Enactment of a Rule by the joint efforts of the Supreme Court and the Congress does, nevertheless, constitute a "prima facie judgment that the Rule in question transgresses neither the Enabling Act nor constitutional restrictions." Hanna v. Plumer, 380 U.S. 460, 471, 85 S. Ct. 1136, 1144, 14 L. Ed. 2d 8 (1965). When constitutionality is in doubt, some deference may be paid to the pronouncements of the Congress and the Supreme Court in its rulemaking function. The absence of such statements respecting Rule 1101 by the Advisory Committee which drafted the Rule, the Supreme Court itself, or by Congress or its Committees, suggests that legal principles and the case law, and not any Hanna v. Plumer presumption, are the proper guide to the constitutionality of the sentencing procedures at issue.

 B. Due Process Limitations On Sentencing

 Historically, the sentencing process has been less subject to due process scrutiny than other postconviction stages of the criminal trial process where lesser or comparable liberty interests are at stake. This approach was embodied in the teaching of Williams v. New York, 337 U.S. 241, 69 S. Ct. 1079, 93 L. Ed. 1337 (1949). Williams discussed at length the practical and historical basis for different evidentiary rules governing trial and sentencing procedures. "The due process clause," the Court concluded, "should not be treated as a device for freezing the evidential procedure of sentencing in the mold of trial procedure." Id. at 251, 69 S. Ct. at 1085. It relied chiefly on the breadth of the considerations of defendant's character and background required in sentencing as compared to the narrower factual and legal issues resolved in the usual criminal trial.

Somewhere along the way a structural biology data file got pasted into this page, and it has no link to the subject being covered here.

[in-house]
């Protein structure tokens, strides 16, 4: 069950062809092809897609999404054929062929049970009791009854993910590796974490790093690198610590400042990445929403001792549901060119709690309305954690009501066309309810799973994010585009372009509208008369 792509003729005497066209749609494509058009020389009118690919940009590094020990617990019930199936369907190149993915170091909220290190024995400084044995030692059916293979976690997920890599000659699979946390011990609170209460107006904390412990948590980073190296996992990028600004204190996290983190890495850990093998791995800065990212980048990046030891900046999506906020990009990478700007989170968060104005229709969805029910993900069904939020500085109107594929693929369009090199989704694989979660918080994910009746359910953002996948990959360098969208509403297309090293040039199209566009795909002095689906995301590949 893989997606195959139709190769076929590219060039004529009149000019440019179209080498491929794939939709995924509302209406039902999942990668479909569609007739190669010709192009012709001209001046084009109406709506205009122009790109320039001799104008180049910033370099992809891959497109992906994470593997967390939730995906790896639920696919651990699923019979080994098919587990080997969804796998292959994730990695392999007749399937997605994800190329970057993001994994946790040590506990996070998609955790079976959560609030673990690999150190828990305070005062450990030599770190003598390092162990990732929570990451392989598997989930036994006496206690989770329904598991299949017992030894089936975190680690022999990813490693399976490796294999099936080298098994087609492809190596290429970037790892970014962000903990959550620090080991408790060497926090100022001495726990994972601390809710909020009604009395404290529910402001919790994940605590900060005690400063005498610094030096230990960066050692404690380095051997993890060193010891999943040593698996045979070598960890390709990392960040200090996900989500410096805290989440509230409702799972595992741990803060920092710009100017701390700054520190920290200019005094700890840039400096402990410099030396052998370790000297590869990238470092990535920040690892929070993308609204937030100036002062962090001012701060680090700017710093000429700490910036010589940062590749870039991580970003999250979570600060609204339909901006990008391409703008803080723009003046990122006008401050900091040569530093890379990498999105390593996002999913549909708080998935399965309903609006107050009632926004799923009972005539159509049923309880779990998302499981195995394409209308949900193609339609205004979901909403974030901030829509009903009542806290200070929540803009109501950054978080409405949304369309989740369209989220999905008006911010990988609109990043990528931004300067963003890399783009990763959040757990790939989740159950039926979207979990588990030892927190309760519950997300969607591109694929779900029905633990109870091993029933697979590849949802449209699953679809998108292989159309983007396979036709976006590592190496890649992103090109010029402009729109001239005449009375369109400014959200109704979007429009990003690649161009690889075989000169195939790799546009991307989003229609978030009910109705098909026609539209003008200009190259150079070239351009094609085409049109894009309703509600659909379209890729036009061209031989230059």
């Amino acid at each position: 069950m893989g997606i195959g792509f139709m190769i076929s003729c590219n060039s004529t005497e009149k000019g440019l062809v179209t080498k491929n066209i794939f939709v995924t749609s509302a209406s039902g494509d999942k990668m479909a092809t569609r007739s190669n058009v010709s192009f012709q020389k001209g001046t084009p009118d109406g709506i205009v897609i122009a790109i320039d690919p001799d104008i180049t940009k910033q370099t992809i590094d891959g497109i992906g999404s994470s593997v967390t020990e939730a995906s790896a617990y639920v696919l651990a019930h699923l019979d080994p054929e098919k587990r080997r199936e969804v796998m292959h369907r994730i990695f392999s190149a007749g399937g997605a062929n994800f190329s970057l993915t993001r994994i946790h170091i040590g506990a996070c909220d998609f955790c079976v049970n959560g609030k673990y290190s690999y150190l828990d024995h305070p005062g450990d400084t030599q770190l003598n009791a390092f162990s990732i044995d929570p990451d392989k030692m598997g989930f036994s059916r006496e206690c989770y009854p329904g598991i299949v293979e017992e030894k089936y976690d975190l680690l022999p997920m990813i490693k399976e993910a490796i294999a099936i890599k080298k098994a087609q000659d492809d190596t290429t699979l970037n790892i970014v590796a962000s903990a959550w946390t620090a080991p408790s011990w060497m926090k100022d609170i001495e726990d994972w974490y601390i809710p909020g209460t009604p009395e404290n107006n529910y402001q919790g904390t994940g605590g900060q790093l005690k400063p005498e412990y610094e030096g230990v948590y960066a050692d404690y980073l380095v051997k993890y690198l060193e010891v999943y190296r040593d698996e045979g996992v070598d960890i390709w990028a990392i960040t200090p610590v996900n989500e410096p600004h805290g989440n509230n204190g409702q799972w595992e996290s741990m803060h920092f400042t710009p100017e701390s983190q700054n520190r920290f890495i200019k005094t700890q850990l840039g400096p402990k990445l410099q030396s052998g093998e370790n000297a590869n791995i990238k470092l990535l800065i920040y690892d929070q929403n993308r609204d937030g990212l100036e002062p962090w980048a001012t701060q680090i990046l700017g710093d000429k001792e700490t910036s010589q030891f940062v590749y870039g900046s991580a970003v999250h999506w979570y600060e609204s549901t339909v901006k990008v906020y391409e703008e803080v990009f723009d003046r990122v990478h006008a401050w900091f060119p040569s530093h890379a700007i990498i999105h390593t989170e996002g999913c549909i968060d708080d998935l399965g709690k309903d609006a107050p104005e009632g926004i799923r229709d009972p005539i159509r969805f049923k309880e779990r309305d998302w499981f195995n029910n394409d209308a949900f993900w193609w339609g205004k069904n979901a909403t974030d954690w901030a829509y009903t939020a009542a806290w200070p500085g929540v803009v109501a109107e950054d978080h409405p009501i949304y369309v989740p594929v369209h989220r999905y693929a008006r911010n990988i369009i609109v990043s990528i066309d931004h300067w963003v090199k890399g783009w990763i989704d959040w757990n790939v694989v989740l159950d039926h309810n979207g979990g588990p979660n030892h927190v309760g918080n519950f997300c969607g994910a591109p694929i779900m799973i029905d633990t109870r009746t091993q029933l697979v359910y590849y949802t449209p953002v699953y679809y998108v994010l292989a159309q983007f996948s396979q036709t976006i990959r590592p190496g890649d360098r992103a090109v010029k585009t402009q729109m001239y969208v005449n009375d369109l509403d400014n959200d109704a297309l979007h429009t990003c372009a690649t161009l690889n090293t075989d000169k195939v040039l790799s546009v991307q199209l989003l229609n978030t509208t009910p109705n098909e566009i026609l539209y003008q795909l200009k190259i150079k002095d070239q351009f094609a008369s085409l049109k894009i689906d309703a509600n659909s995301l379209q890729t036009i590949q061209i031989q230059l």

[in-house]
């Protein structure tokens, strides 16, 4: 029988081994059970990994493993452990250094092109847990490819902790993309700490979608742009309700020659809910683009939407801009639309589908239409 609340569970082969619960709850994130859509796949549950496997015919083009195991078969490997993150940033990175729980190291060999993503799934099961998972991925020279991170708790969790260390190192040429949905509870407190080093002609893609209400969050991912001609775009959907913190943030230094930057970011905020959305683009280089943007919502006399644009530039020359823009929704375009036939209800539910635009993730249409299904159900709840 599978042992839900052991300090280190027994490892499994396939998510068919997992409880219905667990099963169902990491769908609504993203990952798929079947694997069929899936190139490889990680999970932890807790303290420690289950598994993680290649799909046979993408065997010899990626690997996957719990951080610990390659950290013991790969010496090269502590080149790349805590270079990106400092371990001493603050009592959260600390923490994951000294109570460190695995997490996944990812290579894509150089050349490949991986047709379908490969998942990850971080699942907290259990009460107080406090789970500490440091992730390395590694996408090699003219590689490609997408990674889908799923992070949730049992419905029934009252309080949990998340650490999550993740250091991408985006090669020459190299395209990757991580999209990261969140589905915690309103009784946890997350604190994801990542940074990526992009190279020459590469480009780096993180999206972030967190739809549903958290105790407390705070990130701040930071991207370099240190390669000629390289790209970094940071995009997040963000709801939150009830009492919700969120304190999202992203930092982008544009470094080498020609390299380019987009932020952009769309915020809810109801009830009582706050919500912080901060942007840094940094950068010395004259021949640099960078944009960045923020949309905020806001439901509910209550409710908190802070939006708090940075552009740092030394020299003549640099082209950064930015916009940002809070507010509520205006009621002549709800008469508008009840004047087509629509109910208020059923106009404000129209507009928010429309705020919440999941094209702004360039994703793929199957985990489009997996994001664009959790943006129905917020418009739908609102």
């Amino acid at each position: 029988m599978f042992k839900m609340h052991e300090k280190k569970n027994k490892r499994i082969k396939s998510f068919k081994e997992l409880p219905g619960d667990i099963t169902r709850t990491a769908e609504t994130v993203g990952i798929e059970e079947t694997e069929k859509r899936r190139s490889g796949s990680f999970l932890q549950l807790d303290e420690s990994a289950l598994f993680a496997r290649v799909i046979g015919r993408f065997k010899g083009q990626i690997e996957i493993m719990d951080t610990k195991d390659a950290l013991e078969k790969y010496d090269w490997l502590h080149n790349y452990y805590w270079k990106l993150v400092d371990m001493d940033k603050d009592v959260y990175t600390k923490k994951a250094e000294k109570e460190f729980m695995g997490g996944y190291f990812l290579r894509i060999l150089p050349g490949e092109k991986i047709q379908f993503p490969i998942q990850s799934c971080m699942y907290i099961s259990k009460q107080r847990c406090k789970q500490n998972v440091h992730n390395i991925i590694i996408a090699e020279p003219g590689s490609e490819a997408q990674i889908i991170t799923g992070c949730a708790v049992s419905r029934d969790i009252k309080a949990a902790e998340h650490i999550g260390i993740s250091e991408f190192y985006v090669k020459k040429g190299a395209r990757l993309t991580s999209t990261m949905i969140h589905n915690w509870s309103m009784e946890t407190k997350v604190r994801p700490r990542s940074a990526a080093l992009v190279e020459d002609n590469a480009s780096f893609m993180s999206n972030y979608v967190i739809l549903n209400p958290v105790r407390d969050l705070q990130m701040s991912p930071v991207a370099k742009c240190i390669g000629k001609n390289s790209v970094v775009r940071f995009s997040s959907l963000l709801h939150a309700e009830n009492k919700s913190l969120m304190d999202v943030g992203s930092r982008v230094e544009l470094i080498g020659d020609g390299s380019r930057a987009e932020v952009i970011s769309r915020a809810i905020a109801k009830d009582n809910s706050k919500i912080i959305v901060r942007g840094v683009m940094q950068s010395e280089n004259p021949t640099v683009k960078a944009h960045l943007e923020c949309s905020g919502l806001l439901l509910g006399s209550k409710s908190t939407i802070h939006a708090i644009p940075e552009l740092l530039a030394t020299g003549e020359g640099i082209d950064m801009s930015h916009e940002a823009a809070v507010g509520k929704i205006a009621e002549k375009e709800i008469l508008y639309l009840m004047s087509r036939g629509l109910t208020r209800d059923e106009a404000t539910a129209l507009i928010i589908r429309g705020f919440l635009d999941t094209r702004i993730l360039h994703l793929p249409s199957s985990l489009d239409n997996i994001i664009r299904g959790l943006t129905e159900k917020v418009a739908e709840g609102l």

In a trial before verdict the issue is whether a defendant is guilty of having engaged in certain criminal conduct of which he has been specifically accused. Rules of evidence have been fashioned for criminal trials which narrowly confine the trial contest to evidence that is strictly relevant to the particular offense charged. These rules rest in part on a necessity to prevent a time-consuming and confusing trial of collateral issues. They were also designed to prevent tribunals concerned solely with the issue of guilt of a particular offense from being influenced to convict for that offense by evidence that the defendant had habitually engaged in other misconduct. A sentencing judge, however, is not confined to the narrow issue of guilt. His task within fixed statutory or constitutional limits is to determine the type and extent of punishment after the issue of guilt has been determined. Highly relevant -- if not essential -- to his selection of an appropriate sentence is the possession of the fullest information possible concerning the defendant's life and characteristics. And modern concepts individualizing punishment have made it all the more necessary that a sentencing judge not be denied an opportunity to obtain pertinent information by a requirement of rigid adherence to restrictive rules of evidence properly applicable to the trial.

 Id. at 246-47, 69 S. Ct. at 1083 (footnote omitted).

 Considerations relating to the accuracy and reliability of the information supplied to a sentencing judge were de-emphasized in Williams. Instead, it relied upon the need to provide the judge with the broadest possible spectrum of information. It therefore rejected cross-examination as critical at this stage of the criminal process.